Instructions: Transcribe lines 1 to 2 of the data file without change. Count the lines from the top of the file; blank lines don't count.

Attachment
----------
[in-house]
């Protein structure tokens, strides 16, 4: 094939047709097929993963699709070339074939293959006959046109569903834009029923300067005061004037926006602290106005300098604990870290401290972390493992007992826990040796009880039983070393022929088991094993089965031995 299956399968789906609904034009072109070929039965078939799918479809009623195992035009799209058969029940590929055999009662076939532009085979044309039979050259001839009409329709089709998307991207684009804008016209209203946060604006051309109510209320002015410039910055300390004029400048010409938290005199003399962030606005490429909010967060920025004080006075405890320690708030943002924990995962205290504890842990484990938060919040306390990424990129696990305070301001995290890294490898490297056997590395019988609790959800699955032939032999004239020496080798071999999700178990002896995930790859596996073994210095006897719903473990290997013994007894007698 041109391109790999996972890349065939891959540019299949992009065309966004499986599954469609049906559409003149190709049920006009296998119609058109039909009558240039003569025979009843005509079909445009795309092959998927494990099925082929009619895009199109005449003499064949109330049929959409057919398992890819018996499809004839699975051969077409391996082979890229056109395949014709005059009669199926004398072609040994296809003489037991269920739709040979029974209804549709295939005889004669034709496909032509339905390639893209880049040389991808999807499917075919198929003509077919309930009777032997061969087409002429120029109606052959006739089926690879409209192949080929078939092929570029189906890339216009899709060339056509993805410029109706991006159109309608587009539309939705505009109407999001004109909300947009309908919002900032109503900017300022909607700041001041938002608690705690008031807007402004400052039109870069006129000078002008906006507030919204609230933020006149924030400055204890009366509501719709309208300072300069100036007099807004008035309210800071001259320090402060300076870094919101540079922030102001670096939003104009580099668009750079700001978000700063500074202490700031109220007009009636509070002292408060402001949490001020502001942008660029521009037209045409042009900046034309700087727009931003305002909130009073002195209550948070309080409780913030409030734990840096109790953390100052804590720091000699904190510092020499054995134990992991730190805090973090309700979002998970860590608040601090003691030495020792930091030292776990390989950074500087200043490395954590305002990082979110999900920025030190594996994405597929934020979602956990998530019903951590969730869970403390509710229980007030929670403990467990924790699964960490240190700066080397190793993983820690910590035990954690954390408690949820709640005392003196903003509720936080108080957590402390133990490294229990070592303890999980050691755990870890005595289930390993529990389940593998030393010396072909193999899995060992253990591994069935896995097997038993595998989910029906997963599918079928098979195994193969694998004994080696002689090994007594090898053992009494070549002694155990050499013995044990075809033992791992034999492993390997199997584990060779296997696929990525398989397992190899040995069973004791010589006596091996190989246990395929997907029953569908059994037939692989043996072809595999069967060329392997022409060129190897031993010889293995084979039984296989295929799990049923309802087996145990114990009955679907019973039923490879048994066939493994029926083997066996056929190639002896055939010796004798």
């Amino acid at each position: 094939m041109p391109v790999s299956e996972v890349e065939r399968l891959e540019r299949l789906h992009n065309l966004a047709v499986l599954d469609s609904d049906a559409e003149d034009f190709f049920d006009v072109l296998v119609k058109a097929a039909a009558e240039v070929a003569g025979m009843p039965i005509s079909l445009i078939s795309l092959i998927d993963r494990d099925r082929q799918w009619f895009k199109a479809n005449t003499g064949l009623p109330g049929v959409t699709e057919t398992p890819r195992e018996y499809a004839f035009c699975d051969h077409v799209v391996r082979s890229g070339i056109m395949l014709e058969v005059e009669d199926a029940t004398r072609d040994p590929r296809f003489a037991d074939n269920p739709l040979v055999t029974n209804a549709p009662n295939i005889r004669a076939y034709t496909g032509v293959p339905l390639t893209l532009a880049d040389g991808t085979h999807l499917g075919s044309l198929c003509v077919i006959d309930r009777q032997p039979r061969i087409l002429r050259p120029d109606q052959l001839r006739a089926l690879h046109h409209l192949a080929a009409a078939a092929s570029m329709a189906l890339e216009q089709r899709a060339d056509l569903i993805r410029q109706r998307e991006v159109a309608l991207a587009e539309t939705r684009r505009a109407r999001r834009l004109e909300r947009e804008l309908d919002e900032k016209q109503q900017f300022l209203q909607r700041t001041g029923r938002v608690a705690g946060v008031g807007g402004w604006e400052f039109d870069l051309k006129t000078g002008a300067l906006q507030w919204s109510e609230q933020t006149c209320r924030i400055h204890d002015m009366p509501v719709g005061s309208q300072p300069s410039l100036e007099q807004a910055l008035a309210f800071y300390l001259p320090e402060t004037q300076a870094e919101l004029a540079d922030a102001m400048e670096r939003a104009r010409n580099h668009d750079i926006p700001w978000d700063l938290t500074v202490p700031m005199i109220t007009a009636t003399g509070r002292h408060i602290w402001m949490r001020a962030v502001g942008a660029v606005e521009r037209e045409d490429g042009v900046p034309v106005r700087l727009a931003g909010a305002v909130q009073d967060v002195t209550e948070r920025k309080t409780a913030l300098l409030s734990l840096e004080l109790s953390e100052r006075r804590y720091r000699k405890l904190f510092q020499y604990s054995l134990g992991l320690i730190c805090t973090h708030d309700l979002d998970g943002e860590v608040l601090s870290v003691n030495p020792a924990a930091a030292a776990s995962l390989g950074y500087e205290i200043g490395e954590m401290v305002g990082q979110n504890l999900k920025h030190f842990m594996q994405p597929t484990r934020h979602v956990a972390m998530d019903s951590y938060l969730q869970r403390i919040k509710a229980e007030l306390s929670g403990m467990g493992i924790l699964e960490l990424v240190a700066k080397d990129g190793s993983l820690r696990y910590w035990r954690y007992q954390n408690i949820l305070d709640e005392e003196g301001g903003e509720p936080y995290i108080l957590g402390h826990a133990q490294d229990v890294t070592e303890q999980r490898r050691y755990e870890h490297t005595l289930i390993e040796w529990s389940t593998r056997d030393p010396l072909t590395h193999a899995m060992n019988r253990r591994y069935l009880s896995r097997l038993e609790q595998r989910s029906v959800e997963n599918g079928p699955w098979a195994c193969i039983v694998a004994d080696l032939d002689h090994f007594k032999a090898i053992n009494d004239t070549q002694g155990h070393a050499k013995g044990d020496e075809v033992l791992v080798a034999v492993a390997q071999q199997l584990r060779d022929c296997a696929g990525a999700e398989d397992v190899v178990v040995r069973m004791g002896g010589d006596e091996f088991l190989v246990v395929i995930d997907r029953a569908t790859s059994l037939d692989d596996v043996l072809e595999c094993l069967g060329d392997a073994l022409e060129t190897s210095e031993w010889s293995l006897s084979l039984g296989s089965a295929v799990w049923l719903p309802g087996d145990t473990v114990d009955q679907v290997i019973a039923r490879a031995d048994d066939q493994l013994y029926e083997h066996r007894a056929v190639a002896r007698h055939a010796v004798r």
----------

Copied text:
[in-house]
């Protein structure tokens, strides 16, 4: 094939047709097929993963699709070339074939293959006959046109569903834009029923300067005061004037926006602290106005300098604990870290401290972390493992007992826990040796009880039983070393022929088991094993089965031995 299956399968789906609904034009072109070929039965078939799918479809009623195992035009799209058969029940590929055999009662076939532009085979044309039979050259001839009409329709089709998307991207684009804008016209209203946060604006051309109510209320002015410039910055300390004029400048010409938290005199003399962030606005490429909010967060920025004080006075405890320690708030943002924990995962205290504890842990484990938060919040306390990424990129696990305070301001995290890294490898490297056997590395019988609790959800699955032939032999004239020496080798071999999700178990002896995930790859596996073994210095006897719903473990290997013994007894007698 041109391109790999996972890349065939891959540019299949992009065309966004499986599954469609049906559409003149190709049920006009296998119609058109039909009558240039003569025979009843005509079909445009795309092959998927494990099925082929009619895009199109005449003499064949109330049929959409057919398992890819018996499809004839699975051969077409391996082979890229056109395949014709005059009669199926004398072609040994296809003489037991269920739709040979029974209804549709295939005889004669034709496909032509339905390639893209880049040389991808999807499917075919198929003509077919309930009777032997061969087409002429120029109606052959006739089926690879409209192949080929078939092929570029189906890339216009899709060339056509993805410029109706991006159109309608587009539309939705505009109407999001004109909300947009309908919002900032109503900017300022909607700041001041938002608690705690008031807007402004400052039109870069006129000078002008906006507030919204609230933020006149924030400055204890009366509501719709309208300072300069100036007099807004008035309210800071001259320090402060300076870094919101540079922030102001670096939003104009580099668009750079700001978000700063500074202490700031109220007009009636509070002292408060402001949490001020502001942008660029521009037209045409042009900046034309700087727009931003305002909130009073002195209550948070309080409780913030409030734990840096109790953390100052804590720091000699904190510092020499054995134990992991730190805090973090309700979002998970860590608040601090003691030495020792930091030292776990390989950074500087200043490395954590305002990082979110999900920025030190594996994405597929934020979602956990998530019903951590969730869970403390509710229980007030929670403990467990924790699964960490240190700066080397190793993983820690910590035990954690954390408690949820709640005392003196903003509720936080108080957590402390133990490294229990070592303890999980050691755990870890005595289930390993529990389940593998030393010396072909193999899995060992253990591994069935896995097997038993595998989910029906997963599918079928098979195994193969694998004994080696002689090994007594090898053992009494070549002694155990050499013995044990075809033992791992034999492993390997199997584990060779296997696929990525398989397992190899040995069973004791010589006596091996190989246990395929997907029953569908059994037939692989043996072809595999069967060329392997022409060129190897031993010889293995084979039984296989295929799990049923309802087996145990114990009955679907019973039923490879048994066939493994029926083997066996056929190639002896055939010796004798």